Okay, Calm down, I know this is huge but you got this!I cannot tell you how excited I am to share with you the history of Augmented Reality, one of the most sensational technologies. I am equally exhausted from all that research because history isn’t one of my favourite subjects and trust me when I tell you this, this one goes long back.
Contrary to what most people believe, Augmented Reality isn’t an entirely new concept. Wait, more interesting facts about augmented reality are coming up.
Before it was cool, Augmented Reality had been a topic of research for geniuses around the globe, inside locked doors of government centres or Universities. In fact, work started on it in the early 1960s (trust me, I am as shocked as you are).
The Father of Virtual Reality
Morton Heilig, a cinematographer (and not a computer scientist) created a machine that imitated reality on a screen.
The machine did not just show the visuals and sounds in 3D but also threw in the occasional aromas to engage all the senses. He said he wanted to make the ‘cinema of the future’ with this early augmented reality device.
He called it Sensorama.
Although it was nothing like the Virtual Reality and Augmented Reality applications that we see today, it showed that our reality could be played with. He was way ahead of his time and so he couldn’t find people who would fund his creation and Sensorama was halted. Surprisingly, this mechanical machine still functions today.
However, if you use this early-day augmented reality device you have to sit down on the chair and not move, all necessary movements for the experience would be carried out by the chair itself, an experience similar to what we call a 7D movie experience today.
The first head mounted device
In 1968, Ivan Sutherland developed the first head-mounted or virtual reality heads-up display for virtual reality (the spookily named Sword of Damocles) which opened the pathway for all the wearable technology that was to come in the coming future.
It was not as sophisticated as the augmented reality devices in use today, rather it was big and heavy (and oddly ugly, if you ask me). It was so heavy that they needed to suspend it to the ceiling, so that the user doesn’t break his neck, apparently.
In the history of augmented reality, this was the beginning of the wearable technology that has made itself an integral part of the virtual reality or augmented reality devices and applications we know today.
During mid-70s, Myron Krueger established a lab called Videospace, a place where users were surrounded by virtual elements that responded to movements, a bit like Holodeck (Star Trek, anyone?). It was a very primitive form of interaction but a huge breakthrough at that time, considering the lack of hi-tech equipment then.
He used projectors, video cameras, special purpose hardware, and onscreen silhouettes of the users, to make this Artificial Reality, a possibility. This sprung the need for an effective interaction between the real world and the virtual objects, which would eventually become possible and lead us to the future of augmented reality.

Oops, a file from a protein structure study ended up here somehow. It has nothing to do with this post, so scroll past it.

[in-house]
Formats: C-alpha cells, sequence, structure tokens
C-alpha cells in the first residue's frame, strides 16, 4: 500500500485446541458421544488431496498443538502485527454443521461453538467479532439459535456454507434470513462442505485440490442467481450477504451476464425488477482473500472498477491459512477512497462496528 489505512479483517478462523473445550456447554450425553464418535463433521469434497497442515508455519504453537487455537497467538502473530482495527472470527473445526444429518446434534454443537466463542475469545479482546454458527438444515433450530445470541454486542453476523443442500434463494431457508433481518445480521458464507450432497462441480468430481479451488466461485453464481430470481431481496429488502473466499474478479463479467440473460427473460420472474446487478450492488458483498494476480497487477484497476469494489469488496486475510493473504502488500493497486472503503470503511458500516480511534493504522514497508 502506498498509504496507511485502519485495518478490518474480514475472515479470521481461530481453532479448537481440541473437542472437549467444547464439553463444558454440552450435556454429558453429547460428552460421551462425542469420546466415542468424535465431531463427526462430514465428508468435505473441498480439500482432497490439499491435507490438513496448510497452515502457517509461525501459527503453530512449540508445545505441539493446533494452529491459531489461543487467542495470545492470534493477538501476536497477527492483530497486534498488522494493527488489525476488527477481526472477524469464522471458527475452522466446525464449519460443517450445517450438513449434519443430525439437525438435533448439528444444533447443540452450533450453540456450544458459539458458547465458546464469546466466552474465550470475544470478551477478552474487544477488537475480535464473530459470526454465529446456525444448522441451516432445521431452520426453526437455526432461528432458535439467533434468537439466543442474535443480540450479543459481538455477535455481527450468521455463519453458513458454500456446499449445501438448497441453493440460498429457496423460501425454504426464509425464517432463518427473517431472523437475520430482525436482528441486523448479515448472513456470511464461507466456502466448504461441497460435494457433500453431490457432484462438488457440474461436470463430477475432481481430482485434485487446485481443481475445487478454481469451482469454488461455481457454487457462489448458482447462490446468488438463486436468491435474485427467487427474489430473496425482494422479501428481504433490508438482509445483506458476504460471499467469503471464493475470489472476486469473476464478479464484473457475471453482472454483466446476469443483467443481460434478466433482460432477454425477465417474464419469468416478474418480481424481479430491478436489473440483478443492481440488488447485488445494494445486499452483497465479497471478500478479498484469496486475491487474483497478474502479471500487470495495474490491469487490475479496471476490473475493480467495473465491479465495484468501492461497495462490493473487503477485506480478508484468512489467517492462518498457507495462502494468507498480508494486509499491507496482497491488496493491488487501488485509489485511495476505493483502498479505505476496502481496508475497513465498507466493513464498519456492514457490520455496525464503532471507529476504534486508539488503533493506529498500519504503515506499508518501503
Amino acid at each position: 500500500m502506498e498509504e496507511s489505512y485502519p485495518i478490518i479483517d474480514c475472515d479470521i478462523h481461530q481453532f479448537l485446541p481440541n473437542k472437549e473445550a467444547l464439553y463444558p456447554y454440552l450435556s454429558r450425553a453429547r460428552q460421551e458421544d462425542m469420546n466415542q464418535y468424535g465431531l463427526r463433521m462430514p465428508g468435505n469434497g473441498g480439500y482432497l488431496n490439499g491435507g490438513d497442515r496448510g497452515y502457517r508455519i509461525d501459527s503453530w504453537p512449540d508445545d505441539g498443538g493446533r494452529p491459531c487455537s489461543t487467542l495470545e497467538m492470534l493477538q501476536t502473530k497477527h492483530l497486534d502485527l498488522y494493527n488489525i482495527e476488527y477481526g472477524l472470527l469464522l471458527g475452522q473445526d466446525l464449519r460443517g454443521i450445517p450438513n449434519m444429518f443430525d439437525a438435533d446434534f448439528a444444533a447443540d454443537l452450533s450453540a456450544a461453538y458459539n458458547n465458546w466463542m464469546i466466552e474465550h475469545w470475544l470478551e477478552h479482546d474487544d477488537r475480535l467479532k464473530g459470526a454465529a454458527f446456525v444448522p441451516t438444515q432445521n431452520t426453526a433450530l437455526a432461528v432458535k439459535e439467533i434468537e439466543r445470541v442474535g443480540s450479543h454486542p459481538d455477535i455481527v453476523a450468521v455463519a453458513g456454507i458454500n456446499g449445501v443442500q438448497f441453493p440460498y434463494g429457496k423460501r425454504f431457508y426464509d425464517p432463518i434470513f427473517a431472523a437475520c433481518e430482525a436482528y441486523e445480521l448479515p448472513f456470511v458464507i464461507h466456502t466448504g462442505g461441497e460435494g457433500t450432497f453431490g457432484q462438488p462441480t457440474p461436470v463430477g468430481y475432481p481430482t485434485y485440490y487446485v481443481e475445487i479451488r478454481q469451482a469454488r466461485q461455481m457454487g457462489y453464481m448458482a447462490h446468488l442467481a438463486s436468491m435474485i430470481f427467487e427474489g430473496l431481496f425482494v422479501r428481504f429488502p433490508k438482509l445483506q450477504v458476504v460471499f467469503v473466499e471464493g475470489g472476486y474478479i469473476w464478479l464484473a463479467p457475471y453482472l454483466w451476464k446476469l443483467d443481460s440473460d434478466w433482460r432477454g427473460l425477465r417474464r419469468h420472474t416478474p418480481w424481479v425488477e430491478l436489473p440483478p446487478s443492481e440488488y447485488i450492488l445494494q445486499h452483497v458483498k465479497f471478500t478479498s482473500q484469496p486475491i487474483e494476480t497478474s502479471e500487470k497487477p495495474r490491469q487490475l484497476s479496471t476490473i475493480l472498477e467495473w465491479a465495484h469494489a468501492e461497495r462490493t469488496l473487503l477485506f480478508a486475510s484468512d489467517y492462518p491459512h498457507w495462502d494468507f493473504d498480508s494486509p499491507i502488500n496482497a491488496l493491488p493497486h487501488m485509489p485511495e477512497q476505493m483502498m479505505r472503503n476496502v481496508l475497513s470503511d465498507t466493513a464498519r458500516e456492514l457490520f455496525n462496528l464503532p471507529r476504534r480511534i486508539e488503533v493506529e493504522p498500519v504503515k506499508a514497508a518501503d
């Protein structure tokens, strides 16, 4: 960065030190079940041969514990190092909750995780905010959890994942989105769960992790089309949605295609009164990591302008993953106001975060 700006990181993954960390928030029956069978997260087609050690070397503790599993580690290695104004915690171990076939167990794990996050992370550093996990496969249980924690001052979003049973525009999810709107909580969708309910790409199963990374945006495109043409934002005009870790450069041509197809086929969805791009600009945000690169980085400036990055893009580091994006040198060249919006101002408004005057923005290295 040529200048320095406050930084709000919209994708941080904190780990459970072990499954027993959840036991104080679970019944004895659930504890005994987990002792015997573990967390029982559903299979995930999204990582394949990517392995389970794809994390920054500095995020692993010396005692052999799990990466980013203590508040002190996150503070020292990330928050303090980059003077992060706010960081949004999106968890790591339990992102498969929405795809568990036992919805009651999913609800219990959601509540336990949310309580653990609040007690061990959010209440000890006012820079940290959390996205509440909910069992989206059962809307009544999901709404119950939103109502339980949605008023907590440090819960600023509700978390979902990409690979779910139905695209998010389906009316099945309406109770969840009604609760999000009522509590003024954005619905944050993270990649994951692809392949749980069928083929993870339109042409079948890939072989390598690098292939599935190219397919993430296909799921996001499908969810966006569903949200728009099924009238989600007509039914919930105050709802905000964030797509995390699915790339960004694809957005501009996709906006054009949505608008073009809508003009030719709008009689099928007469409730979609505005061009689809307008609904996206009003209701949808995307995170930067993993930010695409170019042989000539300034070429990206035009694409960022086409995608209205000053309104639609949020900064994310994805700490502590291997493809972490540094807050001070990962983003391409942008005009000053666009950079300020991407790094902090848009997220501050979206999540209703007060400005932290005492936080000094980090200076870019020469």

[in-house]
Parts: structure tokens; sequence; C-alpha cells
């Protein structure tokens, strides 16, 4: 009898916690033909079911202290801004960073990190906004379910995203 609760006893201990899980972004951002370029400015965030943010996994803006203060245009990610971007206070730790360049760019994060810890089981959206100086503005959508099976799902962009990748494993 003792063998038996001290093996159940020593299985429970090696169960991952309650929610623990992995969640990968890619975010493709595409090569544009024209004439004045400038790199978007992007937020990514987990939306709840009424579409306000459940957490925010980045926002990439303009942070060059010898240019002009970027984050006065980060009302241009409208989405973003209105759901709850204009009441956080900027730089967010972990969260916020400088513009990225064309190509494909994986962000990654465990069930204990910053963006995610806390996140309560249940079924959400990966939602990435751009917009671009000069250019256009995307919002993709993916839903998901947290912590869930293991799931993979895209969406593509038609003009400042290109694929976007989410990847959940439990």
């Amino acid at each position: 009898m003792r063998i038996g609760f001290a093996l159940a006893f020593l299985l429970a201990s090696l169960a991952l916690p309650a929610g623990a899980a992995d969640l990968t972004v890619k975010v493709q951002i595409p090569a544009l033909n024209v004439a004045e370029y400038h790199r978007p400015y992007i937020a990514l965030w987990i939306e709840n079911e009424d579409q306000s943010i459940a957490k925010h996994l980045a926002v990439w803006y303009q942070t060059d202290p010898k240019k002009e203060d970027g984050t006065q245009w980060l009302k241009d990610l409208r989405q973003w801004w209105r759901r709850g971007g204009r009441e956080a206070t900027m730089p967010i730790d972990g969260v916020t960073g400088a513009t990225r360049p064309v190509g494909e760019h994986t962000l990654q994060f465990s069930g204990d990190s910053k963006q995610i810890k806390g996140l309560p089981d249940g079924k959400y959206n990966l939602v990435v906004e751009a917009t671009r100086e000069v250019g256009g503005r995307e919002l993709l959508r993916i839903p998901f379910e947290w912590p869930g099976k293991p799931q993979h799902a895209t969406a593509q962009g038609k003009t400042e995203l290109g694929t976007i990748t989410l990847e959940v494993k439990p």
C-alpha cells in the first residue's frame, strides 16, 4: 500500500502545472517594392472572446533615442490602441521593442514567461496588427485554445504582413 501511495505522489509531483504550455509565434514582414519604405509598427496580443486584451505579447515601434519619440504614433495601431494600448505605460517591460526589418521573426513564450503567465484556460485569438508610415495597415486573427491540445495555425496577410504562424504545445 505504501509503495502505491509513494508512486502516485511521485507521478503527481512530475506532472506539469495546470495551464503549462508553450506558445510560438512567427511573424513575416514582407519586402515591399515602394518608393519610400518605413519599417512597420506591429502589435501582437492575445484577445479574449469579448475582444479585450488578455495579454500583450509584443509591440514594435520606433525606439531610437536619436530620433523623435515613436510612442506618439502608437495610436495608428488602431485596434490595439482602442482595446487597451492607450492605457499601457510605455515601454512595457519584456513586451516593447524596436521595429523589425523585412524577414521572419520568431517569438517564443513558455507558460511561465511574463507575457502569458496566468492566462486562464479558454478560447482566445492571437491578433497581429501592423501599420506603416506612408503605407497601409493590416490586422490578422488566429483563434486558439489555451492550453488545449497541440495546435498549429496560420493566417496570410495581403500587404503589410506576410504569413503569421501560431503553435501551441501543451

EyeTap and Augmented Reality Heads Up Display
All the experiments and research for so many years came to fruition when it became easier to host Virtual Data on a screen, while viewing the real world as it is, hence Augmented Reality.
Further improvements led to the creation of the first wearable augmented reality device that inserted data into the see-through screens. These screens could be the camera lens in the EyeTap or the hood over the cockpit in case of Augmented Reality Heads Up Display.
The purpose of this technology was to offer direct data to the users without hindering their vision. Hence helping to work more efficiently (or shoot effectively if the user is the pilot of a fighter jet), without data being a distraction.
The common man’s first look at Augmented Reality
in the history of augmented reality, the common folk had a look at Augmented Reality technology when Dan Reitan displayed the weather broadcast on television screens with abstract images over the maps and fascinated the crowds.
This was the start of many Augmented Reality applications, in all its glory, on television, and one of our priced possessions at our augmented reality museum.
In 1987, Douglas George and Robert Morris created a telescope based augmented reality Heads Up Display that superimposed the lens with relevant data pertaining to the stars they were looking at.
This ended the first age of Augmented Reality technology, the creation of a plethora of possibilities that would change the way people would see the world around them, quite literally!
After a set of facts about augmented reality, I would tell you about the next two decades' history of augmented reality in the upcoming posts, until then stay WOWSOME!
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